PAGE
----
Jeffrey Smith makes a plea for more information about the causes of site deaths in order to guide changes in design and site methods (NCE 23 November).
Unfortunately the nature of the law and the processes of its enforcement agencies militate against the production of such information. The response to any significant accident is not 'let's find out what went wrong so that we may try to prevent it from happening again' but 'let's identify the culprits so that they may be punished'.
Everybody involved therefore, naturally fearful for their reputations, careers, and even liberty, tends to keep very quiet. When the matter eventually reaches the courts nobody is very much interested in the truth as such. Even inquiries are increasingly adversarial rather than inquisitorial.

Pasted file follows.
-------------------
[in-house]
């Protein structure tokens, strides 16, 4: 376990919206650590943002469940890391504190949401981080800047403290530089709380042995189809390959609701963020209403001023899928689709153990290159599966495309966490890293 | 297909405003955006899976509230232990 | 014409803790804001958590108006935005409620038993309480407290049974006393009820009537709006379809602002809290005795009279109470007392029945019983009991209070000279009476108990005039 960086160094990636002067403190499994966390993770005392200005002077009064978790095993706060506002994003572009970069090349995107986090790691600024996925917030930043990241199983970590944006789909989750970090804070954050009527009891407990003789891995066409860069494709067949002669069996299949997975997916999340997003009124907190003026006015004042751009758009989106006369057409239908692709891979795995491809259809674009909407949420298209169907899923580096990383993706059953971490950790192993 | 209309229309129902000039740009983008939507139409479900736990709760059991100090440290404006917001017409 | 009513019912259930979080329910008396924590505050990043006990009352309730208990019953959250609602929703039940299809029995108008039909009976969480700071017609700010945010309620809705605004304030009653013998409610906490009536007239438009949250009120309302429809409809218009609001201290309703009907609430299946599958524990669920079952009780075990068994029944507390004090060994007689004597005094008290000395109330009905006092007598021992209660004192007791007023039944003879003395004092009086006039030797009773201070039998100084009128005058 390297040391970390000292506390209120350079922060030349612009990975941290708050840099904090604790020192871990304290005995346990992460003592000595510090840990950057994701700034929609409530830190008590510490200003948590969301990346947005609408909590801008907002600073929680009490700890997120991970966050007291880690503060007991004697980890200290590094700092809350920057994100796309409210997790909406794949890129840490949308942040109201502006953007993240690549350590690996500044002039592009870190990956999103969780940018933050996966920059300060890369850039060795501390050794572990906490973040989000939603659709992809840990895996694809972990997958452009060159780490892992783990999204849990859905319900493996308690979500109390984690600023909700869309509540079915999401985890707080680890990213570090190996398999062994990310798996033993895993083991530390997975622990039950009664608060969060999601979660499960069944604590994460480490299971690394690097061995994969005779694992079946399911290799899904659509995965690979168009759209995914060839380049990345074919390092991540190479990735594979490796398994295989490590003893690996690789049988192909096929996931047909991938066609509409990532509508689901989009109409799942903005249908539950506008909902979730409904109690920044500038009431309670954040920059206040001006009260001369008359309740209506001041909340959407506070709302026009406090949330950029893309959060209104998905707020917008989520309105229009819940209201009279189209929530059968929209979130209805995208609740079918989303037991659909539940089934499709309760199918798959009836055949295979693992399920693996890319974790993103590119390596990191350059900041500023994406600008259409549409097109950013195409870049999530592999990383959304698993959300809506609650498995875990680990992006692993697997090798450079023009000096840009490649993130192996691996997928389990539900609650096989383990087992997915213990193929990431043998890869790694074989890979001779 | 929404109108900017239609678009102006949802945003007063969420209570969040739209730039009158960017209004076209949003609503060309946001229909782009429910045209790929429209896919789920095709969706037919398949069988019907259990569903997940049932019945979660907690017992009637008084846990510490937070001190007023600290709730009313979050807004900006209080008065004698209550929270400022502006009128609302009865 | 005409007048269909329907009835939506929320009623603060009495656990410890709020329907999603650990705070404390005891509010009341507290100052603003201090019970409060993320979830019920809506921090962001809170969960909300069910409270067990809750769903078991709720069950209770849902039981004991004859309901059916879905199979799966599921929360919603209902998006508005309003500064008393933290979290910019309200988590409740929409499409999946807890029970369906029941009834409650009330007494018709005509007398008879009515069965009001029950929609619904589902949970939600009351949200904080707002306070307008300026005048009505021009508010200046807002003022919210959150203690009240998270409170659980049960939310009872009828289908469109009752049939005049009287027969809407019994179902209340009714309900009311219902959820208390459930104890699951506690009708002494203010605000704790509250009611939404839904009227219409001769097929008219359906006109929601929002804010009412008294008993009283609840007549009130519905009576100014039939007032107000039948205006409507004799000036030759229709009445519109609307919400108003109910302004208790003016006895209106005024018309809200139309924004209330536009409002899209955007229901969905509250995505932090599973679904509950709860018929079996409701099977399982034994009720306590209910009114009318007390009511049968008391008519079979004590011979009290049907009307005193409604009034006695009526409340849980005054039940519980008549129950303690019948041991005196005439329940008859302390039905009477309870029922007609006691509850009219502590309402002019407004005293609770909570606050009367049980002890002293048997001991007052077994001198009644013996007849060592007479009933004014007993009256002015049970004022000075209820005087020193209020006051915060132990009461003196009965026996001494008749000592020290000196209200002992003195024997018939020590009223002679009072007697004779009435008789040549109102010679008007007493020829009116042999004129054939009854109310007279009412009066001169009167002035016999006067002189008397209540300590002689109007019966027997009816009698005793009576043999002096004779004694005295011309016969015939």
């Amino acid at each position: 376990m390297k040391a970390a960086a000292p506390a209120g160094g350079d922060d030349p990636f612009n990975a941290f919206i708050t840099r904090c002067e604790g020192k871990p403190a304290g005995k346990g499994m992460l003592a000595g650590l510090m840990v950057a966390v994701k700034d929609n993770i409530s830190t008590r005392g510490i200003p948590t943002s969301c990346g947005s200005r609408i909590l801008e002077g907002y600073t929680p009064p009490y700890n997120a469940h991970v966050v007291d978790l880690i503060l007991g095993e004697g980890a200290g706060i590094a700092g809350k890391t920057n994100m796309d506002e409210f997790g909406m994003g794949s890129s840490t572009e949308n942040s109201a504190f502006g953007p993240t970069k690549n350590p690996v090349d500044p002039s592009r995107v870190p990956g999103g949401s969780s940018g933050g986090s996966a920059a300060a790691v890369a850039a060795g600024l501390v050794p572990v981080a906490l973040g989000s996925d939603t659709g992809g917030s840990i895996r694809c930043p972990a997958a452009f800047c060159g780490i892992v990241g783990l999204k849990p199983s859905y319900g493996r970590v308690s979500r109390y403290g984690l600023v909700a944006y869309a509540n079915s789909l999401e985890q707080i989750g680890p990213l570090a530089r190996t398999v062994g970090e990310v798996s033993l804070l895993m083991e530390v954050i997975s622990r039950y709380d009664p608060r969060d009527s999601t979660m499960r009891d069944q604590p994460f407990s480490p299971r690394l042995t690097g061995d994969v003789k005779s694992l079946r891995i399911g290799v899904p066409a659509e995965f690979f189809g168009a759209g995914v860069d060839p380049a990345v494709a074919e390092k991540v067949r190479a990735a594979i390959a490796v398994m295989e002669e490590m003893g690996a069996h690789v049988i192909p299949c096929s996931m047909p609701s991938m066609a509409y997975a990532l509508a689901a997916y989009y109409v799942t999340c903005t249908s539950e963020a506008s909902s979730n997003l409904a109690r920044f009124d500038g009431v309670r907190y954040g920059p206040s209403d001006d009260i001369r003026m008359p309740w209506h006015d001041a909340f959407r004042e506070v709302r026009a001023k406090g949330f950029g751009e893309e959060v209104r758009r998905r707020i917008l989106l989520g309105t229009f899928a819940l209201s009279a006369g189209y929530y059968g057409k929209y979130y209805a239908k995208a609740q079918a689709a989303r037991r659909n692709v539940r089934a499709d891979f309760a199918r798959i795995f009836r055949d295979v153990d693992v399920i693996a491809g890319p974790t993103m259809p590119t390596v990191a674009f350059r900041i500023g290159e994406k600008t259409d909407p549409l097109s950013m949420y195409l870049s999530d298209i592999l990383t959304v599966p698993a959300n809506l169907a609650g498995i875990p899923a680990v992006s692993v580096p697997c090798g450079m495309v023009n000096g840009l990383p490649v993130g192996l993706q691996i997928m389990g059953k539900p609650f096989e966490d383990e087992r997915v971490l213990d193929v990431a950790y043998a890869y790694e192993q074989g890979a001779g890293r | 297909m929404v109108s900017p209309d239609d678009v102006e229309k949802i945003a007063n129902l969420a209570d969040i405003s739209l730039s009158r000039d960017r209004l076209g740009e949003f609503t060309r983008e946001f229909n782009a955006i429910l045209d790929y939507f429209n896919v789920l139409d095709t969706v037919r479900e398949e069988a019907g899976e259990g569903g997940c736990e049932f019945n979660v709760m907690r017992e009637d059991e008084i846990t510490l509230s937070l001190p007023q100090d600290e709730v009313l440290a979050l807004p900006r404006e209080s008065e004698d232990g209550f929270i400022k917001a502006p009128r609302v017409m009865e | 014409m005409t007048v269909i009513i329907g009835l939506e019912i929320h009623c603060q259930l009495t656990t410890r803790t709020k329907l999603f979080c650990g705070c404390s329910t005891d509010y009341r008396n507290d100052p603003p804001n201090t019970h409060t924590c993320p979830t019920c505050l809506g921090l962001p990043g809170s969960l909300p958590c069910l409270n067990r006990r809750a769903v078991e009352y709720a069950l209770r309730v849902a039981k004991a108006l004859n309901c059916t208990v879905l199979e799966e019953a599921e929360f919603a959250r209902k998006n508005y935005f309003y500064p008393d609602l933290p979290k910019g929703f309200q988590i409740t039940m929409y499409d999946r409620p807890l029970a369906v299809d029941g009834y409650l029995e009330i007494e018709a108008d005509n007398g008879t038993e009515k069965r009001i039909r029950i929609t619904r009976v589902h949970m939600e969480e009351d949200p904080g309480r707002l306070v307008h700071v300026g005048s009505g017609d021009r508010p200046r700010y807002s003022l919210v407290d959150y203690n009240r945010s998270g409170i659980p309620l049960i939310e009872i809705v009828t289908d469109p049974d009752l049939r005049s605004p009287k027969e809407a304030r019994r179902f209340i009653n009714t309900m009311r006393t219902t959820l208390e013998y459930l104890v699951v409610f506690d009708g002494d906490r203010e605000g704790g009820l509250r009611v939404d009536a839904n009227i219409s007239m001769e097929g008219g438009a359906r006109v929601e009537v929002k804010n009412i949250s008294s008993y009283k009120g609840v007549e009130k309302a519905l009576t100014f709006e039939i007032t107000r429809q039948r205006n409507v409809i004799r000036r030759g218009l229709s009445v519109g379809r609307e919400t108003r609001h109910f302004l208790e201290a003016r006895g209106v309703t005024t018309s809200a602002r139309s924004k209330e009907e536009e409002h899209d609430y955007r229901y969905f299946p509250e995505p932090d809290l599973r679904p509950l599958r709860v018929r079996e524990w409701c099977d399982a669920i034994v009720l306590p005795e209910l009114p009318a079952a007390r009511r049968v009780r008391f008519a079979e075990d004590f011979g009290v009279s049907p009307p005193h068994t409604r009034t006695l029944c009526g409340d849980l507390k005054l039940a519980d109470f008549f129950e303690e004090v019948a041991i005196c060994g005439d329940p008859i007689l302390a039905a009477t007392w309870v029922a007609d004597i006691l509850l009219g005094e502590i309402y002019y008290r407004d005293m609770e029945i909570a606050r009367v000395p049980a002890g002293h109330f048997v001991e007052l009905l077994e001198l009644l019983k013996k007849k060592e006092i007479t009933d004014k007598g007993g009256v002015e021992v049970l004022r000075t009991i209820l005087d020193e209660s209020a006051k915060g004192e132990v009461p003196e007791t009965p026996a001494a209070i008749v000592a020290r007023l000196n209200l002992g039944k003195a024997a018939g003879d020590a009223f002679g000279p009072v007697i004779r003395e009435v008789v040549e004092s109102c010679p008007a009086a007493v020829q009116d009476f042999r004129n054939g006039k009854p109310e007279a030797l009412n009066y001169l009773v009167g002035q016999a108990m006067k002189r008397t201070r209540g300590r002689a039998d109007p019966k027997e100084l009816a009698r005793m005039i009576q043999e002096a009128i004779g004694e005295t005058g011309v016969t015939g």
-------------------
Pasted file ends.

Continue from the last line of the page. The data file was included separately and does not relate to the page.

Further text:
It is understandable that society should wish to find somebody to blame for any accident, particularly where people have died or been badly injured. But this aim is largely incompatible with that of learning useful lessons from our mistakes. We cannot have it both ways.
John Horsler (M), 65 Beauval Road, London SE22 8UH